2. I’m currently trying to arrange a meeting with the Head. My current job allows me to work a bit from home and work round son. I need to work out what support I can afford to bring in and how many hours I can afford to drop to teach. It will be tight. Thank you for caring. x

      Liked by 1 person

      1. Just been thinking… Perhaps suggest that the school have a website where teachers upload their term curriculum lessons and homework requirements for students. Then parents concerned about their child’s progress can step in to help their kids. It shouldn’t be so hard for teachers to do that… Everything is done on laptops these days… It will save teachers time later if it is all uploaded at the beginning of every term. Parents can have access with a code assigned to each child they have enrolled at the school. Parents can download the lesson and complimentary homework to help their kids understand it if they are struggling. This may help get half way to home schooling your son (you providing the extra tutoring to get him through). This won’t solve social problems for your son but I think it would give a solution for lots of parents who don’t know how to help their kids with their schooling.
        Teachers can benefit too… Once uploaded, much of the lesson planning for subsequent years, just needs tweaking and updating. It is a data bank for everyone.

        Liked by 1 person

  11. I totally get this. Problem is you’re dealing with an over-stretched system with little common sense. However, the plus side is that you’re an intelligent man filled with love for his child. I can give sympathy but I sense solutions are needed. Firstly I’d talk again to your son and try to establish from everything on the list, what two things would make it a little better for him. Let’s say, ditching the PE and having a quiet room. Then, explain briefly the extensive list to the Head, how you have managed to compromise, condense it to two points and what is now required. Every child is different and has different needs. Offer solutions as to how this might be put into practice and how it could work. Offer a little of your own time to help. Ask him to help find some solutions and ask him what exactly he will be prepared to do. Make him realise in the nicest possible way that you’re here to make some changes and you’re not going away. Make a follow-up appointment and keep going. You’re dealing with an ill-equipped system so try to make the best out of what you can. Your son is a smart cookie and he will be fine with you and all your love. Good luck my friend. I hope this helps. Katie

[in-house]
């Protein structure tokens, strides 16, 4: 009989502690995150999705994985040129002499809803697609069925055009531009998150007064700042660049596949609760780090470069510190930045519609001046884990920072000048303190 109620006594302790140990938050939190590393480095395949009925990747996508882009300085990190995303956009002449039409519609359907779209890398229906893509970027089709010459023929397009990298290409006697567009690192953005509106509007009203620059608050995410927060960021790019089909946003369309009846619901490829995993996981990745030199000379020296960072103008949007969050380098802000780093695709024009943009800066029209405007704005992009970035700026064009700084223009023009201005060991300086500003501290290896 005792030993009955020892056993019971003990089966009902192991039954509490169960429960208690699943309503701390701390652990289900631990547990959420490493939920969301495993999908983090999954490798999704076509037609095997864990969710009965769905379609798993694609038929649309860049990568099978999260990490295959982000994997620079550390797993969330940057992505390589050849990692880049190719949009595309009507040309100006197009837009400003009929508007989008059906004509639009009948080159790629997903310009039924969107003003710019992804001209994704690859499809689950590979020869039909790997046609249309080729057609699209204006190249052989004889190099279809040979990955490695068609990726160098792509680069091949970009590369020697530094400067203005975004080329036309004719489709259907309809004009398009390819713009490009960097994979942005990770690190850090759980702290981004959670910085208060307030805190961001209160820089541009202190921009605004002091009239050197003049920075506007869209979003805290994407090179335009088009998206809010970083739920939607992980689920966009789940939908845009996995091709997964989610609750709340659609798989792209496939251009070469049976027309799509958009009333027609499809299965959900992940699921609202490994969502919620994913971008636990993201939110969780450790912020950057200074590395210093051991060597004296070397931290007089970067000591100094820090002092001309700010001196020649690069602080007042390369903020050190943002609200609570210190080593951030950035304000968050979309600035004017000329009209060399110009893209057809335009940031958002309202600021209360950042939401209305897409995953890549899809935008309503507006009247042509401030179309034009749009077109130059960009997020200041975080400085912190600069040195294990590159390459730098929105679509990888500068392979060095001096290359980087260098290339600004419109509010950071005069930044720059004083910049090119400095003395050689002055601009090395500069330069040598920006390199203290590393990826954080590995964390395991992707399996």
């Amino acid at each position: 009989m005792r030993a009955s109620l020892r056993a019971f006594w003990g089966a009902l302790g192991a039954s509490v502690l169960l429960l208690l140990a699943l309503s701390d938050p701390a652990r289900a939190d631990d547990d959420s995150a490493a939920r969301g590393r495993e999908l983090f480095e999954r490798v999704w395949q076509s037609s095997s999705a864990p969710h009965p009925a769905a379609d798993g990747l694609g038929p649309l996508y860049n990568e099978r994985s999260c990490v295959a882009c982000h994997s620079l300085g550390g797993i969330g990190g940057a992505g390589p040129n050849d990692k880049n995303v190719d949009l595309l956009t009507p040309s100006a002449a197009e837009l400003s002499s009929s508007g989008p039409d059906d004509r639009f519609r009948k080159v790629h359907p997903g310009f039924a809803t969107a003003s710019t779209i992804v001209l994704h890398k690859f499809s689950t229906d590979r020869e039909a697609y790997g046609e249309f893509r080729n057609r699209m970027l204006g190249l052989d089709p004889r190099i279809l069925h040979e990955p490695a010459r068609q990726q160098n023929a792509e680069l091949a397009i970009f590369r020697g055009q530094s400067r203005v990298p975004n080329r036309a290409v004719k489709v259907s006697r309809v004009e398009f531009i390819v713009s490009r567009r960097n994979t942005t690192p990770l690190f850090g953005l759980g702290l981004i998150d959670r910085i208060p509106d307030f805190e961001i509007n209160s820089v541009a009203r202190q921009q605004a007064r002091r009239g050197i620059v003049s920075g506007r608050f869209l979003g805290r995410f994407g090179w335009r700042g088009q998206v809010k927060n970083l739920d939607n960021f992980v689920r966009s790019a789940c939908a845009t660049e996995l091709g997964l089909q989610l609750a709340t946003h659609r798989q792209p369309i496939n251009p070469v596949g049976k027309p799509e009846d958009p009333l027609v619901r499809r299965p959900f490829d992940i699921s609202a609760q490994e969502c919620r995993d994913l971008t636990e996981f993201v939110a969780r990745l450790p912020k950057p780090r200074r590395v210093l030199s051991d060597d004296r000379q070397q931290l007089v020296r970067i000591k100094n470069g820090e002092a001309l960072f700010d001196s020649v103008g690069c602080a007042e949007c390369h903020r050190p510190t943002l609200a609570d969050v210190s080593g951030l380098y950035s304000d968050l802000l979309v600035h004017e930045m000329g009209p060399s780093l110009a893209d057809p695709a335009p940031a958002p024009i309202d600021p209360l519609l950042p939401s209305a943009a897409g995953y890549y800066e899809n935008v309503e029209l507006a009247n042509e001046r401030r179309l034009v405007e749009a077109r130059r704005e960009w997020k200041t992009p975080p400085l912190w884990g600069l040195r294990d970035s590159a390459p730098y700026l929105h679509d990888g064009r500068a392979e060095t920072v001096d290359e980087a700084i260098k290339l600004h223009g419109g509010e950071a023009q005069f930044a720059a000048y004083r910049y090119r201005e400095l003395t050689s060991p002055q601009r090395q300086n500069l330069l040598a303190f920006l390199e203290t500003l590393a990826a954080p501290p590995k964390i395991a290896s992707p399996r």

Liked by 2 people

  12. You are dealing with a lot there, but you are doing a great job.My daughter is a worrier wart too and we have been working on her for years.Finally we are starting to see some results.
    I am personally not a big fun of homeschooling because I thinks that socializing is as important as learning in school but , it is also true that every situation and every kid is different. I’m lucky because my daughters school is very small , around 70 kids in total, but the downside is that if you won’t get along with some in your class, then you are out and that is what had happened with my daughter.

    Liked by 1 person